# What changes for BW6-761?
*Authors: [Youssef El Housni](https://yelhousni.github.io/) ([ConsenSys](https://consensys.net/), [GRACE](https://team.inria.fr/grace/)) and [Aurore Guillevic](https://members.loria.fr/AGuillevic/) ([Inria](https://www.inria.fr/en/caramba), [Aarhus University](https://cs.au.dk/research/cryptography-and-security/))*
Last year in [[HG20](https://eprint.iacr.org/2020/351.pdf)], we introduced the BW6-761 curve which is a pairing-friendly curve that forms a 2-chain with BLS12-377 (previously introduced in [ZEXE](https://eprint.iacr.org/2018/962.pdf)). That is, BW6-761 has a subgroup order $r$ precisely equal to the characteristic $q$ of the base field on which BLS12-377 is defined. In a recent work [[HG21](https://eprint.iacr.org/2021/1359.pdf)], we generalised the curve construction, the pairing formulas ($e : \mathbb{G}_1 \times \mathbb{G}_2 → \mathbb{G}_T$) and the group operations to any BW6 curve defined on top of any BLS12 curve, forming a family of 2-chain pairing-friendly curves. We also investigated other possible 2-chain families, and much more (read the [paper](https://eprint.iacr.org/2021/1359.pdf)!).
Since BW6-761 is already implemented in few projects ([gnark-crypto](https://github.com/ConsenSys/gnark-crypto/tree/master/ecc/bw6-761), [arkworks](https://github.com/arkworks-rs/curves/tree/master/bw6_761), [EY/libff](https://github.com/EYBlockchain/zk-swap-libff/tree/ey/libff/algebra/curves/bw6_761), [kilic/bw6](https://github.com/kilic/bw6) and [constantine](https://github.com/mratsim/constantine/tree/master/constantine/curves)) and is used in production ([Celo](https://celo.org/), [Aleo](https://aleo.org/)), natural questions arise: *What changes for BW6-761 after this work? Is the new formulas backward-compatible with the current implementations? If not, does it worth switching?*
The new general construction where BW6-761 would fall, is coherent with the groups operations and pairing formulae found previously in [HG20]. However, we found new pairing algorithms that are faster. In this note, we try to shed light on the differences and the backward compatibilty.
## Pairing computation
Given $P \in \mathbb{G}_1$ and $Q \in \mathbb{G}_2$, a pairing computation for BW6 is
$$ e(P,Q) = m(P,Q)^{(q^6-1)/r}$$
where $m(P,Q)$ is the Miller loop and $z \mapsto z^{(q^6-1)/r}$ is the final exponentiation.
### Final exponentiation
The final exponentiation corresponds to raising the Miller loop result to $(q^6-1)/r$ or to a multiple $h\cdot (q^6-1)/r$ (where $r \nmid h$). In [HG20], we raise to $3(u^3-u^2+1)(q^6-1)/r$ which gives a fast algorithm described in appendix B (alg.6) in that paper. It is the one implemented in all the code bases (AFAWK). In the new work, we give a generic formula for which the BW6-761 specification would be Equation (28) of that paper. This corresponds to raising to $3(u+1)(q^6-1)/r$ which gives a different result than previously. However, this new algortihm, while generic, is less efficient (previously we took exact values of $h_t$ and $h_y$ and this gave a better LLL decomposition).
**$\rightarrow$ conclusion**: There is nothing to change regarding BW6-761 final exponentiation.
### Miller loop
Previously, we presented an optimal ate Miller loop
$$
m(P,Q) = f_{u+1,Q}(P) \cdot f^q_{u^3-u^2-u,Q}(P)
\tag{1}
$$
which can be optimized in
$$
m(P,Q) = f_{u,Q}(P) \cdot l_{[u]Q,Q}(P) \cdot (f_u)^q_{u^2-u-1,[u]Q}(P)
\tag{2}
$$
Where $u=\texttt{0x8508c00000000001}$ is the BW6-761 (and BLS12-377) seed. We note that
integer | bitsize | Hamming weight | 2-NAF hamming weight |
------- | ------- | -------------- | -------------------- |
$u$ or $u+1$ | 64 | 7 | 7
$u^3-u^2-u$ | 190 | 136 | 31
$u^2-u-1$ | 127 | 66 | 19
Equations (1) and (2) give the same result but it seems that the fastest algorithm is equation (2) with $f_{u,Q}(Q)$ loop in binary and $(f_u)^q_{u^2-u-1,[u]Q}(P)$ loop in 2-NAF. Note that implementing the second loop in 2-NAF requires precomputing $f_{u,Q}^{-1}$ (needed when the second loop integer has a bit $-1$ in its 2-NAF form) but this inverse can be replaced by a conjugate in $\mathbb{F}_{q^6}$.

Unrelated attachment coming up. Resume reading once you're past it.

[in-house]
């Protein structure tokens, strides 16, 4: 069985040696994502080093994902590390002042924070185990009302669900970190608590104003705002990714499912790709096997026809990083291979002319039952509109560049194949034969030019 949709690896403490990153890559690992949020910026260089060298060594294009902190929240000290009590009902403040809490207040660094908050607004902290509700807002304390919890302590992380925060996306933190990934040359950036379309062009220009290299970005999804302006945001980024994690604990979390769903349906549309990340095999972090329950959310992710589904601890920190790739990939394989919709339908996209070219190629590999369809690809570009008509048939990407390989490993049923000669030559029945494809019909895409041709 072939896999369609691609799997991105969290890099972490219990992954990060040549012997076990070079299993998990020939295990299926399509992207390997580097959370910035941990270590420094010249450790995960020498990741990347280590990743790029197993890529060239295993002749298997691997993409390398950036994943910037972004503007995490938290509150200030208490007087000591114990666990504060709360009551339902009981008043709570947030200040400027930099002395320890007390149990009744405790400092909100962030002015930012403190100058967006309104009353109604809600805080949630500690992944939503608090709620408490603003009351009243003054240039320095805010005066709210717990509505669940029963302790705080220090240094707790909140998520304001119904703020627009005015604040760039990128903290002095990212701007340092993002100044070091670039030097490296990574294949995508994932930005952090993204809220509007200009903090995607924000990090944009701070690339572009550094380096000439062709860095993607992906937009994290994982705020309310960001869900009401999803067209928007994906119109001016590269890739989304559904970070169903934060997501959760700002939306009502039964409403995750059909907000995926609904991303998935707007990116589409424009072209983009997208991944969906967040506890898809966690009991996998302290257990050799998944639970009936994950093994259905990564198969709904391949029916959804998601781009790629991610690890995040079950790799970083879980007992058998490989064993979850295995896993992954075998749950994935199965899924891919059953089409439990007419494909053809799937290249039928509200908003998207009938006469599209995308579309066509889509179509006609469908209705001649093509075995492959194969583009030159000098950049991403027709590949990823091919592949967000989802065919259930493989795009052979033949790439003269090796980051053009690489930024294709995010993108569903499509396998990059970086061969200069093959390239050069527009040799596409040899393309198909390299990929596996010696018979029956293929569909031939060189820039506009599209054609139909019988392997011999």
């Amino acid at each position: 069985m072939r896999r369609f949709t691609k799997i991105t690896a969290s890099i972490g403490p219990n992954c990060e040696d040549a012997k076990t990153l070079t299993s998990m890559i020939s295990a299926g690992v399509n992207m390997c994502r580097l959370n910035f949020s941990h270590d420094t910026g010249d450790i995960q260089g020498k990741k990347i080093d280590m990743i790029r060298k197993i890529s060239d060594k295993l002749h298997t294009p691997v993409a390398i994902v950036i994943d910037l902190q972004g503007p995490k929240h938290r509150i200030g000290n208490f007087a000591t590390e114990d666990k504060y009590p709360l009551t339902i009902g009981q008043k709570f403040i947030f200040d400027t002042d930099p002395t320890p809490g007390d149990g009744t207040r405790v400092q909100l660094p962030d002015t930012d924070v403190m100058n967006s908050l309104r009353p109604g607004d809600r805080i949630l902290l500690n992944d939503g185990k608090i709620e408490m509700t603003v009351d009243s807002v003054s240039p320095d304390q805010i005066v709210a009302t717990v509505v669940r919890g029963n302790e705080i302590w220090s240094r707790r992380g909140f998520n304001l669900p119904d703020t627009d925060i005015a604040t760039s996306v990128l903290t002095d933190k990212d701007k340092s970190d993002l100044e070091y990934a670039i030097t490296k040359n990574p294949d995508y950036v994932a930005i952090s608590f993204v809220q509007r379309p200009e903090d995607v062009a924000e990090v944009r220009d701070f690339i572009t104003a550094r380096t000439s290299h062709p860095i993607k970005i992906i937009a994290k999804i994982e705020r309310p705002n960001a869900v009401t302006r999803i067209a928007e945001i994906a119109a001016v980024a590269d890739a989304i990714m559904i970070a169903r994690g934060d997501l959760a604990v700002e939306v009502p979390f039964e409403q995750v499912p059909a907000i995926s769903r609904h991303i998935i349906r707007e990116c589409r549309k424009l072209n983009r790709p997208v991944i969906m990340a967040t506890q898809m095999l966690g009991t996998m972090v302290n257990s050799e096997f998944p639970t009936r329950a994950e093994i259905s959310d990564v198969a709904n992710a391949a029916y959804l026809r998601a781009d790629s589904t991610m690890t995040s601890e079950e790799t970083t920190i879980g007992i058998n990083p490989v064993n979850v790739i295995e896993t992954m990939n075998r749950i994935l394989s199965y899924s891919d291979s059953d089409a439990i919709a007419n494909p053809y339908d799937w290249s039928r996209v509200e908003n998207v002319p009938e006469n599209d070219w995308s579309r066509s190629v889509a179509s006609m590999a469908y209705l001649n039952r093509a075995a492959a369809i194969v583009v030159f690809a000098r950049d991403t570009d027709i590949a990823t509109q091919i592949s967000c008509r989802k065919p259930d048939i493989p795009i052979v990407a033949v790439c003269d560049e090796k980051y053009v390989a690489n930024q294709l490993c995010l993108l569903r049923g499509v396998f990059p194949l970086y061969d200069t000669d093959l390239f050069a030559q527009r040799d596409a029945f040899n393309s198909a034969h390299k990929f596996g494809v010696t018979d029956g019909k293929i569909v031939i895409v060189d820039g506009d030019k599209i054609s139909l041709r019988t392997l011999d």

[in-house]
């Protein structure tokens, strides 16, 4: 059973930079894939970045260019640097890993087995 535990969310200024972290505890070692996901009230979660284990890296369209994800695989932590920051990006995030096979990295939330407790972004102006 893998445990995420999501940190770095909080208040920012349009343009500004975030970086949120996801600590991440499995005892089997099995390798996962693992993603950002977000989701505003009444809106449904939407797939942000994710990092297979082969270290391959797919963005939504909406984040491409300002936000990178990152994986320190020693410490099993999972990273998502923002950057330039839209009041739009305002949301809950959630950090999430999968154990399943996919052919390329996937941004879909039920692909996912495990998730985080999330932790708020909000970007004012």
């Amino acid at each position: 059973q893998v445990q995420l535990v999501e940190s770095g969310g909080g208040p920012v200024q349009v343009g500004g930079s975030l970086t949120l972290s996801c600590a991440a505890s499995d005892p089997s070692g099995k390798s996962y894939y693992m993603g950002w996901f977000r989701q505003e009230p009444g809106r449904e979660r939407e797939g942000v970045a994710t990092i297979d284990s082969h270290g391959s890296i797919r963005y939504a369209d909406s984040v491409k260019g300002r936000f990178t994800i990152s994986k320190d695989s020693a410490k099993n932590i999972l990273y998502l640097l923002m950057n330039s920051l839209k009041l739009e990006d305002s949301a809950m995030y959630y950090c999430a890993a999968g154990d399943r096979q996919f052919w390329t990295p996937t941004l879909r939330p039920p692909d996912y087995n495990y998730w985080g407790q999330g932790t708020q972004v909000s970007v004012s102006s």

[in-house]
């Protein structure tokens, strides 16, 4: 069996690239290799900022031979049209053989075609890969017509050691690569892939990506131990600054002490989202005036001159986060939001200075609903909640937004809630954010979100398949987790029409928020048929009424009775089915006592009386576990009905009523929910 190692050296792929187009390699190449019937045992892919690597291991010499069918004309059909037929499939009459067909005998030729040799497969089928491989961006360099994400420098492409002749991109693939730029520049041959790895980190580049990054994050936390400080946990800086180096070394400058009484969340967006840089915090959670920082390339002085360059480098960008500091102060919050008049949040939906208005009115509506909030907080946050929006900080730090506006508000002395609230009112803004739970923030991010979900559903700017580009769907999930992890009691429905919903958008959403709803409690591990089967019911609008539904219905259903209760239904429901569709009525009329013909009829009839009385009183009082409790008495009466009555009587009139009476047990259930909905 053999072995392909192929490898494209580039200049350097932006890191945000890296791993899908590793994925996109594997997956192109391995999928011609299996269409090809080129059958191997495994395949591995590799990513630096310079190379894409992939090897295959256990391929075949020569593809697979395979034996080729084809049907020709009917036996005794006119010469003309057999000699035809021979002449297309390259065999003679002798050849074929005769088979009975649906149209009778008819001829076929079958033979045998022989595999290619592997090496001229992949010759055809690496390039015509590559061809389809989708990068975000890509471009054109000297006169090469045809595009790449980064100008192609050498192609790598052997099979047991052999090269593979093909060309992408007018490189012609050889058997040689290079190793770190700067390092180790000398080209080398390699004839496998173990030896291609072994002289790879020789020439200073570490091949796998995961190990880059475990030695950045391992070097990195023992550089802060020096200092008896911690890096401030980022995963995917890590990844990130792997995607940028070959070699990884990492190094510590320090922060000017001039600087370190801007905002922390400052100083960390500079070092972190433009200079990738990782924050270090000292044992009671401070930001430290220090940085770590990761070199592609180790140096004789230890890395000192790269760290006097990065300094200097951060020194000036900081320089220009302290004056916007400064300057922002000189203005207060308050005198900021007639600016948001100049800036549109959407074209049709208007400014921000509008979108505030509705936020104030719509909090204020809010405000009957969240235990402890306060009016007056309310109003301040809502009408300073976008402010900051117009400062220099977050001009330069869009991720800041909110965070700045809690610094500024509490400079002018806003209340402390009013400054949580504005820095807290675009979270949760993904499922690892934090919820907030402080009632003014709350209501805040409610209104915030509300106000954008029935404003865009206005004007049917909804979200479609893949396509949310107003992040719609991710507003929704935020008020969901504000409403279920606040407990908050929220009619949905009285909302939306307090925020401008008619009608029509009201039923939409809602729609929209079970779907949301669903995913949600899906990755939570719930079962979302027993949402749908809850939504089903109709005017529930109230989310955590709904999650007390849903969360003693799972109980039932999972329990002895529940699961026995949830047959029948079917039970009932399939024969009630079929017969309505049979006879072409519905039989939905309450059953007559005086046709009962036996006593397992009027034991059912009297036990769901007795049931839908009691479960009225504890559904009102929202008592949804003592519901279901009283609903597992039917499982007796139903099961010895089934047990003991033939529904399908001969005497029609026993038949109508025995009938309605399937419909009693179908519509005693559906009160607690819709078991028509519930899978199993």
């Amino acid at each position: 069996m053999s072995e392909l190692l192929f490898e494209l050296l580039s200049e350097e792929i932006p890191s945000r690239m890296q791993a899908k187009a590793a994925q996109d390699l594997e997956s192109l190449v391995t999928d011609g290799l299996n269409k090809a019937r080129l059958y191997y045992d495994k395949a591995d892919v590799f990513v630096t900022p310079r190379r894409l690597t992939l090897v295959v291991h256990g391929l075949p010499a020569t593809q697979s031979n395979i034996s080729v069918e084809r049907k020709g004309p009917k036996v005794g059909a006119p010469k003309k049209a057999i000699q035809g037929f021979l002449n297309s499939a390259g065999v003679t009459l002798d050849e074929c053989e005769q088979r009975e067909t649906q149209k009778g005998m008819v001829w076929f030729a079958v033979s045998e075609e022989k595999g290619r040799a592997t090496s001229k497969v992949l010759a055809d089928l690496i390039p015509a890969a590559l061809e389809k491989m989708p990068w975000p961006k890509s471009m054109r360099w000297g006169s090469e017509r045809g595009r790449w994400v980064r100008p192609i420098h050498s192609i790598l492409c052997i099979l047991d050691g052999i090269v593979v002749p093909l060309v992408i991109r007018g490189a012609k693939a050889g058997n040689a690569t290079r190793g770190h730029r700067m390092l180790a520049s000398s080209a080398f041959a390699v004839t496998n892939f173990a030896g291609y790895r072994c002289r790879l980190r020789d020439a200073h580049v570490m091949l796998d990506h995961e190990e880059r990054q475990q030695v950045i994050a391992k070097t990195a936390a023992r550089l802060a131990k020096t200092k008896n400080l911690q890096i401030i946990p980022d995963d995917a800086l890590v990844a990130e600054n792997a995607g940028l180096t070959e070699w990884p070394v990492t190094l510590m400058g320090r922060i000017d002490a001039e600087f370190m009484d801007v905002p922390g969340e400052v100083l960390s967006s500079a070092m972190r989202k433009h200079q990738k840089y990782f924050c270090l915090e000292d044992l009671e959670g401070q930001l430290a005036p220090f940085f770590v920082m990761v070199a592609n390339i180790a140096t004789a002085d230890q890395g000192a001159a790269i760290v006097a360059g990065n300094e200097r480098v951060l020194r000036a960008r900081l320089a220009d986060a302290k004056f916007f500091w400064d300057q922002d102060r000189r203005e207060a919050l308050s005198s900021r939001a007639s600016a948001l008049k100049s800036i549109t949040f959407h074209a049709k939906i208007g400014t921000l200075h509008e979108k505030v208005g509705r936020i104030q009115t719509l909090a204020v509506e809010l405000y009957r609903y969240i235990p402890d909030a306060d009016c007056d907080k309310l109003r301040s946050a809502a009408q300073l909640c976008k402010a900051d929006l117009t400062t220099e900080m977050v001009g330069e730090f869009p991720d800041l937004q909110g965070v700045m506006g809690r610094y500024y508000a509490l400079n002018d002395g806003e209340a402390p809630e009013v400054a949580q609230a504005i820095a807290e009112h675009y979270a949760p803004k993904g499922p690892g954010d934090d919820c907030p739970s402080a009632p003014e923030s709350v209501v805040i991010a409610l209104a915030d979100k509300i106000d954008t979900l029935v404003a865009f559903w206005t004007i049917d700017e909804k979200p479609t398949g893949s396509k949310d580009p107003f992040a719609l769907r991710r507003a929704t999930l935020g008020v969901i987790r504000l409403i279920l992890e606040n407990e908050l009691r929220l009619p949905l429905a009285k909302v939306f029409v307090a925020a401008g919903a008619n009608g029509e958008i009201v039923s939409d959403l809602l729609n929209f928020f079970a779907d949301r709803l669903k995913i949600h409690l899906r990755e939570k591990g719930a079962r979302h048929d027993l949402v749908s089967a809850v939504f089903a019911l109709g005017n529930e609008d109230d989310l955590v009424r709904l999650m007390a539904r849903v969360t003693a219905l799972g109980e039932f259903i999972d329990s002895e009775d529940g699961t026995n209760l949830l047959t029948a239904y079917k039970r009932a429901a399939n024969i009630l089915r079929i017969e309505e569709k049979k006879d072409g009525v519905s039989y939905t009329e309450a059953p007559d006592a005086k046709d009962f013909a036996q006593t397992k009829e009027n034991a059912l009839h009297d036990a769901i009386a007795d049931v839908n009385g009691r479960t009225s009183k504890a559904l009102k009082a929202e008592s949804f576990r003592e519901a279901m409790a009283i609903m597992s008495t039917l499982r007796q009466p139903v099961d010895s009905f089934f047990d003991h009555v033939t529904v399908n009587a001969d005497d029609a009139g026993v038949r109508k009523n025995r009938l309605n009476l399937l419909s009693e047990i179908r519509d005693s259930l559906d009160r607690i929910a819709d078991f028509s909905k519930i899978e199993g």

All mentioned code bases implement Equation (1) with two independent Miller loops, the first one in binary and the second in 2-NAF (no inverse/conjugate when the two loops are independent).
In [a fork of gnark-crypto](https://github.com/yelhousni/gnark-crypto), we implement all three options and report timings on an AWS z1d.large (3.4 GHz Intel Xeon) below
Equation | option (1st loop - 2nd loop) | timing (ms)
-------- | ------------ | ------
[(1)](https://github.com/yelhousni/gnark-crypto/blob/e19af89e10fd6b421b06f9d5072434bbba89f003/ecc/bw6-761/pairing.go#L946) | binary - 2NAF | 1.62
[(2)](https://github.com/yelhousni/gnark-crypto/blob/e19af89e10fd6b421b06f9d5072434bbba89f003/ecc/bw6-761/pairing.go#L704) | binary - binary| 1.59
[(2')](https://github.com/yelhousni/gnark-crypto/blob/e19af89e10fd6b421b06f9d5072434bbba89f003/ecc/bw6-761/pairing.go#L819) | binary - 2NAF | 1.27
So in practice, the third option is the fastest because $\texttt{HW}_{\texttt{2NAF}}(u^2-u-1)=19$ compared to $66$ in binary. This is backward compatible with existing codes.
Now, let's take a look at the new algorithms introduced in [HG21]. First, there is a different generic formula (e.g. equation (23)) when applied to BW6-761 gives
$$
m(P,Q) = f^q_{u+1,Q}(P) \cdot f_{u^3-u^2+1}(P)
\tag{3}
$$
This is slower than before (for the specific BW6-761 choice of $u$) because $\texttt{HW}_{\texttt{2NAF}}(u^3-u^2+1)=37$ and we cannot share the computation over the two loops. Moreover, it is not backward compatible.
Next, we remark that $(u-1)^2$ has a lower Hamming weight and derive the formula
$$
m(P,Q) = f_{u+1,Q}(P) \cdot (f_{u+1})^q_{(u-1)^2,[u+1]Q}(P) \cdot l^q_{[(u+1)(u-1)^2]Q,-Q}(P)
\tag{4}
$$
This should be faster because $\texttt{HW}_{\texttt{2NAF}}((u-1)^2)=12$ or $15$ in binary. In practice,
Equation | option (1st loop - 2nd loop) | timing (ms)
-------- | ------------ | ------
[(4)](https://github.com/yelhousni/gnark-crypto/blob/e19af89e10fd6b421b06f9d5072434bbba89f003/ecc/bw6-761/pairing.go#L584) | binary - binary | 1.250
[(4')](https://github.com/yelhousni/gnark-crypto/blob/e19af89e10fd6b421b06f9d5072434bbba89f003/ecc/bw6-761/pairing.go#L459) | binary - 2NAF | 1.224
However, this is not backward compatible with equations (1) and (2) as the result is different.
Finally, we derive a novel **optimal Tate** (or twisted ate) Miller loop (presented in Algorithm 2 in [HG21]) that leverages the endomorphism $\phi: (x,y) \mapsto (\omega x,-y)$ on $\mathbb{G}_1$ with eigenvalue $\lambda=t-1$, where $t$ is the Frobenius trace. We show that in general it is faster or at least competitive with previous algorithms. For BW6-761, we have two formulae
$$
m_{Tate}(P,Q) = f_{u^3-u^2+1-\lambda\cdot(u+1),P}(Q)
\tag{5}
$$
$$
m_{ate}(P,Q) = f_{u^3-u^2+1-\lambda\cdot(u+1),Q}(P)
\tag{5'}
$$
and
$$
m_{Tate}(P,Q) = f_{u+1+\lambda\cdot(u^3-u^2-u),P}(Q)
\tag{6}
$$
$$
m_{ate}(P,Q) = f_{u+1+\lambda\cdot(u^3-u^2-u),Q}(P)
\tag{6'}
$$